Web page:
Getting it Right

Sometimes, the very best thing to do is sit by the pool in the sunshine and read a book. Reader, we loved it.

There is definite survivorship bias in this blog. Amazing experiences get glowingly written up, even more so if we were surrounded by photogenic landscapes, critters or people (or penguins – one must never forget the penguins). Truly terrible times get post mortem-ed in extraordinary detail, most often with a healthy dose of “one day we’ll look back at all this and laugh”. And we do. Drab days, however, get ignored – nobody wants to hear about 24 hours on a slow internet connection trying to Expedia the best route through Western China (even typing that bored me). And the last time I wrote about the joys of laundry days there was a real live knife fight involved.

So please forgive me for bringing up Mendoza. We were loitering in Argentina waiting for Carnival and had been enticed to Mendoza in the expectation of a few days wine tasting (it is one of the largest wine producing areas in the world, after all) and a few days hiking (Aconcagua is just down the road). And we ended up doing, well, not very much really…

To us, wine tasting involves hiring a couple of bikes (or, in an absolutely ideal world, a tandem – I steer, Lucy provides the power). You spend a happy day cycling from winery to winery, choosing an excellent bottle from the day’s selections to accompany a pack lunch eaten in the shade of a tree. There is exercise to burn off the booze, and there is definitely no drink-driving. Hiking, on the other hand, involves staying somewhere in the mountains, waking up after a long night’s sleep to a hearty breakfast, then bashing along trails through the hills with the occasional nice view. Ideally there are also nice country pubs with good English beer which appear around the corner as soon as it starts to rain (although we recognized that this might be a stretch in Argentina).

Well, no. And no.

Mendoza is hot. Like really, really hot. So hot that no-one in their right mind cycles anywhere. Besides, most of the wineries are too far apart to cycle to. Then there are the Argentines – they are so proud of their wine that they insist on you touring their (identical) winery for at least an hour before tasting any wine. Also, few allow walk-ins – most people go on organized minibus tours (ugh). Oh, and they close on Mondays. You know the expression “he couldn’t organize a piss-up in a brewery”? Well, Lucy and I tried really hard in Mendoza for a good three days, and ended up pretty darn sober.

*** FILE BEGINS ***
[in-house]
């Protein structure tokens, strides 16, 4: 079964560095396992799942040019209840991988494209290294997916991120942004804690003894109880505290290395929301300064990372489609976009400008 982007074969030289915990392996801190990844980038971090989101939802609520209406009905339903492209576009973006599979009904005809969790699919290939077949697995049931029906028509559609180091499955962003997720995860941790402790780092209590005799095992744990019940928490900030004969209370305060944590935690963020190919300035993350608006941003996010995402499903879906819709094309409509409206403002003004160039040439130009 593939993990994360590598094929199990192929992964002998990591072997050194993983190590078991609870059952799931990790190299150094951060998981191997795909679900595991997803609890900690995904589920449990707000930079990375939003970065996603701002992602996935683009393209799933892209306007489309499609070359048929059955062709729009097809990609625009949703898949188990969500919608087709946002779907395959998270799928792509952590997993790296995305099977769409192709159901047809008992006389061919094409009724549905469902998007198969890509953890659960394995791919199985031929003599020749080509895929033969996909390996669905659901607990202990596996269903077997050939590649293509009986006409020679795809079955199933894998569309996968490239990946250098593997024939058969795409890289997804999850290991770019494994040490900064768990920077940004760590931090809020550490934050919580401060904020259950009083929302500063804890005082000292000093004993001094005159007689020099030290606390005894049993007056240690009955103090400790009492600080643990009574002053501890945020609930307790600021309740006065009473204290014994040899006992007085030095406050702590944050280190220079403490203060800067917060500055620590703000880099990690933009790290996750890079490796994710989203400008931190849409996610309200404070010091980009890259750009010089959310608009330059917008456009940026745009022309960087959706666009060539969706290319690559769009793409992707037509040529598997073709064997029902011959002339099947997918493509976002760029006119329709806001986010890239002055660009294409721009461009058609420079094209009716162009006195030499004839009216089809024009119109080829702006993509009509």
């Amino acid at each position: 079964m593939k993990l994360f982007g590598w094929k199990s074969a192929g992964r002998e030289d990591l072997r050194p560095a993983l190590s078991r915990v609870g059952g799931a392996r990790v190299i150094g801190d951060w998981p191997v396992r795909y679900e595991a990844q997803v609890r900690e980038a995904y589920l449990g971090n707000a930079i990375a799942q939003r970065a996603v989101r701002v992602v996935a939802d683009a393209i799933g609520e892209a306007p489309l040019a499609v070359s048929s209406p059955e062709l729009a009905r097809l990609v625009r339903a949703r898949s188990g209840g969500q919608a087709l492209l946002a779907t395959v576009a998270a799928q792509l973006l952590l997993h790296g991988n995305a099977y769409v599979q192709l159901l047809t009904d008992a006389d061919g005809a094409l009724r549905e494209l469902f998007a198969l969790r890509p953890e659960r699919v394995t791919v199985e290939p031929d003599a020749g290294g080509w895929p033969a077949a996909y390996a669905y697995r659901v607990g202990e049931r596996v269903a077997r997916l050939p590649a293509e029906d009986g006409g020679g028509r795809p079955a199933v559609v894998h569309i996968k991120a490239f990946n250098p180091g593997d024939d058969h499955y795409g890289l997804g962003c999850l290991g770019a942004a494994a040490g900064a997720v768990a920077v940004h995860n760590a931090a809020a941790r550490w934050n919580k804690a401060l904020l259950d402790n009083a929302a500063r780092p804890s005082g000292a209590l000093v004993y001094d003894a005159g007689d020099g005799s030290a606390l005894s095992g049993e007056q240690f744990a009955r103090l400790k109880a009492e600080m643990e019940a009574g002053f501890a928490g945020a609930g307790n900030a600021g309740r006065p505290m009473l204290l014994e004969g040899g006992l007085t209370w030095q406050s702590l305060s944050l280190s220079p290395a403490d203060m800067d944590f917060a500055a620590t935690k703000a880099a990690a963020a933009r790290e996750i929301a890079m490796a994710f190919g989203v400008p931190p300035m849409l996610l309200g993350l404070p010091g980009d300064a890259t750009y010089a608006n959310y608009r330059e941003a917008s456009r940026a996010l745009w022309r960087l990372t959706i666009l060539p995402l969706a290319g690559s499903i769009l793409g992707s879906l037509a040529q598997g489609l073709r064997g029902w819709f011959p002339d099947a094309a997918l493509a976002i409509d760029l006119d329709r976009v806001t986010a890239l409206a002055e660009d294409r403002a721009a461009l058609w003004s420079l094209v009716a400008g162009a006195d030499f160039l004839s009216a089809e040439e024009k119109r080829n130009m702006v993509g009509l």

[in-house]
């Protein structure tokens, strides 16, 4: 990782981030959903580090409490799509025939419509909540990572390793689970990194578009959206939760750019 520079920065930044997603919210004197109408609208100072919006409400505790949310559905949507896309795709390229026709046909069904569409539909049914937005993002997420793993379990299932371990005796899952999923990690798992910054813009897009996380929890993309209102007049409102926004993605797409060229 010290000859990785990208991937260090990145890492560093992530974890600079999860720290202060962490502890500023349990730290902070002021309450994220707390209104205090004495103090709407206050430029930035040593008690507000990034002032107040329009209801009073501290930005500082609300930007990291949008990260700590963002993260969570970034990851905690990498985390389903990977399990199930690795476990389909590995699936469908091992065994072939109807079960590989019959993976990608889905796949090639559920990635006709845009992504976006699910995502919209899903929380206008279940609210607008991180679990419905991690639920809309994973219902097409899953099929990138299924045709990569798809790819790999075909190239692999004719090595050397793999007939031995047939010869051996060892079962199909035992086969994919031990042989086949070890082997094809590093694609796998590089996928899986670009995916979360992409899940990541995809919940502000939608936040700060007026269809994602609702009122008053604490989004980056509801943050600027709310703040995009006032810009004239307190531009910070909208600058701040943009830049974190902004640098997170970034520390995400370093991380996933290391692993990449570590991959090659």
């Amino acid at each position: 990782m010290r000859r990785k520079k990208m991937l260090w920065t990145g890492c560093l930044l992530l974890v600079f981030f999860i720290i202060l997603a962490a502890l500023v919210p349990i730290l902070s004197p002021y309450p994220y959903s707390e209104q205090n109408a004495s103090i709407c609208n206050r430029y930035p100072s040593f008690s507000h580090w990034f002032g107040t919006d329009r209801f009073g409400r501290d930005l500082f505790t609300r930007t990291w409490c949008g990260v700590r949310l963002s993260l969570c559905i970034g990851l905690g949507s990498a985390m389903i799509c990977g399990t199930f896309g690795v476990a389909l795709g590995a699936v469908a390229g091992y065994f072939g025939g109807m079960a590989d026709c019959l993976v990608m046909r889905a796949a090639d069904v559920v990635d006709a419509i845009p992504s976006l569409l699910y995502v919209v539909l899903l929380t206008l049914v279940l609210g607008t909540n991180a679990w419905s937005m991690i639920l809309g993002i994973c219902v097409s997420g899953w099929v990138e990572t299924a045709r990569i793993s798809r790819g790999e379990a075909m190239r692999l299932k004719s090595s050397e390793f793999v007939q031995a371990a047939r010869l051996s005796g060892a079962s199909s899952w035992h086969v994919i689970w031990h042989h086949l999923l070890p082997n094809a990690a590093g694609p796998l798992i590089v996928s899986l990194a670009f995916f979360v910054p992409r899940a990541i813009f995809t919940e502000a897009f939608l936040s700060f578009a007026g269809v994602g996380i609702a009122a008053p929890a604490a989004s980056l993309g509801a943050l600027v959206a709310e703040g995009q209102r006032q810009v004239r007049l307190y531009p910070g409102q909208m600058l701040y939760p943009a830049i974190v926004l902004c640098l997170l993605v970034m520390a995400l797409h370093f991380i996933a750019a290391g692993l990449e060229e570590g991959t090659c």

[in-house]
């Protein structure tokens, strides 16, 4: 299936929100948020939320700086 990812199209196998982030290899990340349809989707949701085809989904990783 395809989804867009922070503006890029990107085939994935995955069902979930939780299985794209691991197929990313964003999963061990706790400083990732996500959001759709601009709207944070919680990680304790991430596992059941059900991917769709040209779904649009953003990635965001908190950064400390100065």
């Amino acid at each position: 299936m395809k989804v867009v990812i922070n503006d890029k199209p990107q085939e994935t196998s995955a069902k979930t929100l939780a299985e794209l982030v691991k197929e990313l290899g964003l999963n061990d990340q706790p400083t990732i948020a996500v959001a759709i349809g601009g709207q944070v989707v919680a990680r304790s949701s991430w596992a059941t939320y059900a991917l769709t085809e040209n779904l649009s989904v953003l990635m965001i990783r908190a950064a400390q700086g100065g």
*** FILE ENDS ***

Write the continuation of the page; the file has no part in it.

So we decided to try hiking. We hired a car and went to the main tourist office in Mendoza. Interestingly, they did not recommend hiking anywhere near Aconcagua – you need an expensive permit, and the mountain is nearly 7,000 meters of pure bloody altitude. To be sure it looks great from a distance, but the foothills seem to be blasted slopes of arid shale, deeply uninteresting for the average day hiker. No problem, thought we, as we headed in the other direction. Only … there don’t seem to be any paths, anywhere. Or much to see – the mountains round here are mostly blasted slopes of arid shale. And no amount of driving hundreds of kilometers from park to park trying to find some nice walks seemed to change this.

Grumpy? Us? How could you accuse us of such a thing? And so, trying not to be overly chastened by the experience, the best part of a week later we are sat by the pool, reading a book in the sunshine … and having a simply lovely time.


We didn't take a single photograph in Mendoza. Instead, here is a sneak peak into the future - Lucy getting to know her Rio Carnival costume for the first time

We didn’t take a single photograph in Mendoza. Instead, here is a sneak peak into the future – Lucy getting to know her Rio Carnival costume for the first time